Intracardiac electrophysiology study (EPS)Definition:
Intracardiac electrophysiology study (EPS) is a test to look at the heart's electrical function. It allows doctors to check for abnormal heartbeats or heart rhythms .
Electrophysiology study - intracardiac; EPS - intracardiac
How the test is performed:
The study involves placing wire electrodes in the heart. These electrodes measure electrical activity in the heart and its muscle cells.
The procedure is done in a hospital laboratory by trained staff that includes a cardiologist, technicians, and nurses.
A health care provider will clean your groin area and apply a numbing medicine (anesthetic). The cardiologist will then place several IVs (called sheaths) into the groin or neck area. Once these IVs are in place, wires or electrodes can be passed through the sheaths into your body.
The doctor uses moving x-ray images to carefully guide the catheter up into the heart and place the electrodes into the proper areas.
The electrodes detect the heart's electrical activity and are used to check the heart's electrical system.
- Electrical signals may be used to make the heart skip beats or produce an abnormal heart rhythm. This can help the doctor understand more about what is causing the abnormal heart rhythm or where in the heart it is starting.
- Certain medicines may also be used for the same purpose.
Other procedures that may also be done during the test:
- Placement of a heart pacemaker
- Procedure to destroy small areas in your heart that may be causing your heart rhythm problems (called catheter ablation )
How to prepare for the test:
You will have to avoid eating or drinking for 6 - 8 hours before the test.
The procedure will take place in a hospital, and you will wear hospital clothing. You must sign a consent form for the procedure.
Your health care provider will instruct you about any changes you must make to your normal medications. Do not stop taking or change any medications without first talking to your health care provider.
You will usually get a mild sedative 30 minutes before the procedure. The procedure may last from 1 hour to several hours. You may not be able to drive home yourself, even if you are released the same day.
How the test will feel:
You will be awake during the test. You may feel some discomfort when the IV is placed into your arm. You may also feel some pressure at the site when the catheter is inserted. You may feel your heart skipping beats or racing at times.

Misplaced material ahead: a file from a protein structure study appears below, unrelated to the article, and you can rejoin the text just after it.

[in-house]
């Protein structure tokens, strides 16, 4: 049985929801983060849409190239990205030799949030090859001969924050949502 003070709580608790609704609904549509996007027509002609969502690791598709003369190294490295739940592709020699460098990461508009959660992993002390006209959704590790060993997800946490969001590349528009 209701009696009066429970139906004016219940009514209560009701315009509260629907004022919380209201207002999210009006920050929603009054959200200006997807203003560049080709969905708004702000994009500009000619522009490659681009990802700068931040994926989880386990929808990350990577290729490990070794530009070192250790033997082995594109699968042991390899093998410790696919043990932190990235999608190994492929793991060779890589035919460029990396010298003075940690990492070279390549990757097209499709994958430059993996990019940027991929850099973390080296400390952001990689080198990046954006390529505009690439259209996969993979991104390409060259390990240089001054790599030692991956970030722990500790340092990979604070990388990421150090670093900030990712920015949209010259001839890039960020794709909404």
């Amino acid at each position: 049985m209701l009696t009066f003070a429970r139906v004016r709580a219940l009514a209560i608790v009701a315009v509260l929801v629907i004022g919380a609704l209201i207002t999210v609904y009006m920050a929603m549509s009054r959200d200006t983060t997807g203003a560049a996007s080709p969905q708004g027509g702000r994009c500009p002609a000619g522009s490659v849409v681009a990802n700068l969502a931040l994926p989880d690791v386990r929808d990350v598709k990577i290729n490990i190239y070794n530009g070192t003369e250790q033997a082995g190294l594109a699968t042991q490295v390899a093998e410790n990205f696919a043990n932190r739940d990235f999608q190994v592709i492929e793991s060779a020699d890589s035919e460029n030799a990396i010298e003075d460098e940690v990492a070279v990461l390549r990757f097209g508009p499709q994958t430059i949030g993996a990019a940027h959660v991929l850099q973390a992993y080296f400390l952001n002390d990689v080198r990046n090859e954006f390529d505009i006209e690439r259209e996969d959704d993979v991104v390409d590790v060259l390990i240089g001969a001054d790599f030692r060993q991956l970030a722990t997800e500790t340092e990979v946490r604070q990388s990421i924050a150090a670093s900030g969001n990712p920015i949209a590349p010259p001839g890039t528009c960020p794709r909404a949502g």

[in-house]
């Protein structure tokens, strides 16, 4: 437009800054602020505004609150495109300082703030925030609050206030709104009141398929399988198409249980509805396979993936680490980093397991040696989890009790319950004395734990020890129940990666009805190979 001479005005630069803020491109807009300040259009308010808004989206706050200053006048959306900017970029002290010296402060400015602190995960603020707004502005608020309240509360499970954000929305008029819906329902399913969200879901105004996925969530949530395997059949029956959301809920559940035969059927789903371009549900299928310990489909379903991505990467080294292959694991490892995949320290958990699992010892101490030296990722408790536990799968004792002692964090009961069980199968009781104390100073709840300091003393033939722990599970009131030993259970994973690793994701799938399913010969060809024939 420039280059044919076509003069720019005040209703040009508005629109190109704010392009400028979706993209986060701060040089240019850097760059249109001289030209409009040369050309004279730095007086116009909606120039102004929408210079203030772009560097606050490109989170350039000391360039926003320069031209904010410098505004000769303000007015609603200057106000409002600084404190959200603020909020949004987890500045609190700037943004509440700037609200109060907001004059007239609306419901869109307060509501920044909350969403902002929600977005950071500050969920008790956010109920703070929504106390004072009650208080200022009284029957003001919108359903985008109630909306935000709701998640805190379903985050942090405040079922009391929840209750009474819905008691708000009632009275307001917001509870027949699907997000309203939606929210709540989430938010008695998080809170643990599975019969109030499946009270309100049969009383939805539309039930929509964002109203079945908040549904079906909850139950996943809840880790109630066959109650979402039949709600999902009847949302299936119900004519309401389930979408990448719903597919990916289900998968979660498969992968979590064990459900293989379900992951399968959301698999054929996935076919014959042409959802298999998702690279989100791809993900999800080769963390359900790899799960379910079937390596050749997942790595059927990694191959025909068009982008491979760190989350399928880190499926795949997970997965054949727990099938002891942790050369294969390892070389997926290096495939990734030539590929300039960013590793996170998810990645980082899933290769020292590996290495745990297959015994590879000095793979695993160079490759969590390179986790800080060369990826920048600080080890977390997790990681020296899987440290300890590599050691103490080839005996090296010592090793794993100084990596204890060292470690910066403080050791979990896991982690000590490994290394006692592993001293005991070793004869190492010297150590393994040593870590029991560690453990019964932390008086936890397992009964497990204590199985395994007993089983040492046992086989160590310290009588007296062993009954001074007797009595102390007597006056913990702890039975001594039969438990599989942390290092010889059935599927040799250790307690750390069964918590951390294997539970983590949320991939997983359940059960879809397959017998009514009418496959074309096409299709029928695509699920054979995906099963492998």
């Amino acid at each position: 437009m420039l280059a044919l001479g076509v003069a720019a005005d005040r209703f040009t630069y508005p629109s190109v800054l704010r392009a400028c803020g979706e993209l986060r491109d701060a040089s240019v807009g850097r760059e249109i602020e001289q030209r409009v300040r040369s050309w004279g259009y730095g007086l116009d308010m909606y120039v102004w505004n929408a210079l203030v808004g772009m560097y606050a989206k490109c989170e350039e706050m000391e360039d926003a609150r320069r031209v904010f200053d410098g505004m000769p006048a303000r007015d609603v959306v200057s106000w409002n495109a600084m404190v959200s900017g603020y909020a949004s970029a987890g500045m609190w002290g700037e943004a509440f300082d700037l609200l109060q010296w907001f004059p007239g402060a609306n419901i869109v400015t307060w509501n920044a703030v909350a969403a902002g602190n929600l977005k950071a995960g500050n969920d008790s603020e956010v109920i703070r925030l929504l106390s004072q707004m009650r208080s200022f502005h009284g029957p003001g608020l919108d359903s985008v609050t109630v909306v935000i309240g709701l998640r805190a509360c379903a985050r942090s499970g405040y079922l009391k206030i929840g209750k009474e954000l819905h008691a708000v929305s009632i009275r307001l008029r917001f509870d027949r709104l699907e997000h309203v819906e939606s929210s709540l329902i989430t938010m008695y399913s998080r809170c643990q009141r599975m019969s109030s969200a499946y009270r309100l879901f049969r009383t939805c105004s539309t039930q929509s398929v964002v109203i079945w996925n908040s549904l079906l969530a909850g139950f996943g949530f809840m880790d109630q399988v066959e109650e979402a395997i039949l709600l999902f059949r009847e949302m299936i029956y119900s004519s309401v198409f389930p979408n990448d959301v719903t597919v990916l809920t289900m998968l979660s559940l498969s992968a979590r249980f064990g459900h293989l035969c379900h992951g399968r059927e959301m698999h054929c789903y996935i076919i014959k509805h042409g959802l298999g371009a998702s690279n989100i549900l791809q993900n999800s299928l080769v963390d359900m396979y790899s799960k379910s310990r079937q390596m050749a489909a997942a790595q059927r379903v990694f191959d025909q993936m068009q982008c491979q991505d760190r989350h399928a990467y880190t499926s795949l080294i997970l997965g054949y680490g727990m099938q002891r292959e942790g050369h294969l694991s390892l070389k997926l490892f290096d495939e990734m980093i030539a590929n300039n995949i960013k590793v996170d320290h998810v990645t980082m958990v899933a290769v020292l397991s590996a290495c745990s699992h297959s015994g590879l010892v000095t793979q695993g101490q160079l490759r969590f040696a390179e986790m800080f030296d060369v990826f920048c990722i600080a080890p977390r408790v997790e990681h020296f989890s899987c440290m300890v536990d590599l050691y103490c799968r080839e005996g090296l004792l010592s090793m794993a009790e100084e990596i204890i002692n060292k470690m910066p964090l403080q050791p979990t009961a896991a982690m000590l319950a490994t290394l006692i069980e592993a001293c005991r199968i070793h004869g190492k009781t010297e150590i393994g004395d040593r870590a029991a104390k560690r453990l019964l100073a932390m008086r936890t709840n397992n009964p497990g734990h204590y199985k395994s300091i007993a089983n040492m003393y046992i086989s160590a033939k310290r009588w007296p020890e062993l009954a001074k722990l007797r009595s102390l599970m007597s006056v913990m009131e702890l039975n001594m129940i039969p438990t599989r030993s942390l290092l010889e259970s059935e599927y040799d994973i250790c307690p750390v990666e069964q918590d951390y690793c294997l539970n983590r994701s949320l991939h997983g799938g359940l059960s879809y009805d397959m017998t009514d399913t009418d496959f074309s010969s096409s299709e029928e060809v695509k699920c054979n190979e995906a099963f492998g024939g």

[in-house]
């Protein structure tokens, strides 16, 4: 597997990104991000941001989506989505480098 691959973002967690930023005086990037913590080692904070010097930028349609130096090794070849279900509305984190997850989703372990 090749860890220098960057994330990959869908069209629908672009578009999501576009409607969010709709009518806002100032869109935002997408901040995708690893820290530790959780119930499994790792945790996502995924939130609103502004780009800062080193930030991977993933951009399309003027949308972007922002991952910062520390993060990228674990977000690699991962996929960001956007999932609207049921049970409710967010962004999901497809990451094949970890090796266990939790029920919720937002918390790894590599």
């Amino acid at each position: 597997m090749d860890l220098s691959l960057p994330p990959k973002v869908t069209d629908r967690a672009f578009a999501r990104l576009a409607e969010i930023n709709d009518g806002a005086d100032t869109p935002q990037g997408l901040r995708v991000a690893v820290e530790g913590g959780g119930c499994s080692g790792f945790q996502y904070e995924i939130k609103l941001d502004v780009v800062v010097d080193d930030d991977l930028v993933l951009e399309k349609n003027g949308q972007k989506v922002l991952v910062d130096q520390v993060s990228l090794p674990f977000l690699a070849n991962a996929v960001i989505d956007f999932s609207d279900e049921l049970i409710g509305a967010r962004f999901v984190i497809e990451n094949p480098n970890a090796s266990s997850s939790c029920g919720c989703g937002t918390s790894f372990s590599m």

Why the test is performed:
Your doctor may order this test if you have signs of an abnormal heart rhythm (arrhythmia ). Information from this study helps your doctor learn how severe the arrhythmia is, and the best treatment for it. Before this test is done, your cardiologist may have recommended that you have other tests.
An EPS may be done to:
- Test the function of your heart's electrical system
- Pinpoint a known abnormal heart rhythm (arrhythmia) that is starting in the heart, and help decide the best therapy for it
- Determine whether you are at risk for future heart events, especially sudden cardiac death
- See if medicine is controlling an abnormal heart rhythm
- See whether you need a pacemaker or implantable cardioverter-defibrillator (ICD)
What abnormal results mean:
Abnormal results may be due to slow or fast abnormal heart rhythms, such as:
This list does not include all causes of abnormal heart rhythms.
The health care provider must find the exact location and type of arrhythmia so that you can get the right treatment. The arrhythmia may start from any area of the heart's electrical system.
What the risks are:
The procedure is generally very safe. Possible risks include:
Miller JM, Zipes DP. Diagnosis of cardiac arrhythmias. In: Bonow RO, Mann DL, Zipes DP, Libby P, eds. Braunwald's Heart Disease: A Textbook of Cardiovascular Medicine. 9th ed. Philadelphia, Pa: Saunders Elsevier; 2011:chap 36.
Olgin JE. Approach to the patient with suspected arrhythmia. In: Goldman L, Schafer AI, eds. Cecil Medicine. 24th ed. Philadelphia, Pa: Saunders Elsevier; 2011:chap 62.
|Review Date: 6/18/2012|
Reviewed By: David C. Dugdale, III, MD, Professor of Medicine, Division of General Medicine, Department of Medicine, University of Washington School of Medicine; and Michael A. Chen, MD, PhD, Assistant Professor of Medicine, Division of Cardiology, Harborview Medical Center, University of Washington Medical School, Seattle, Washington. Also reviewed by David Zieve, MD, MHA, Medical Director, A.D.A.M. Health Solutions, Ebix, Inc.
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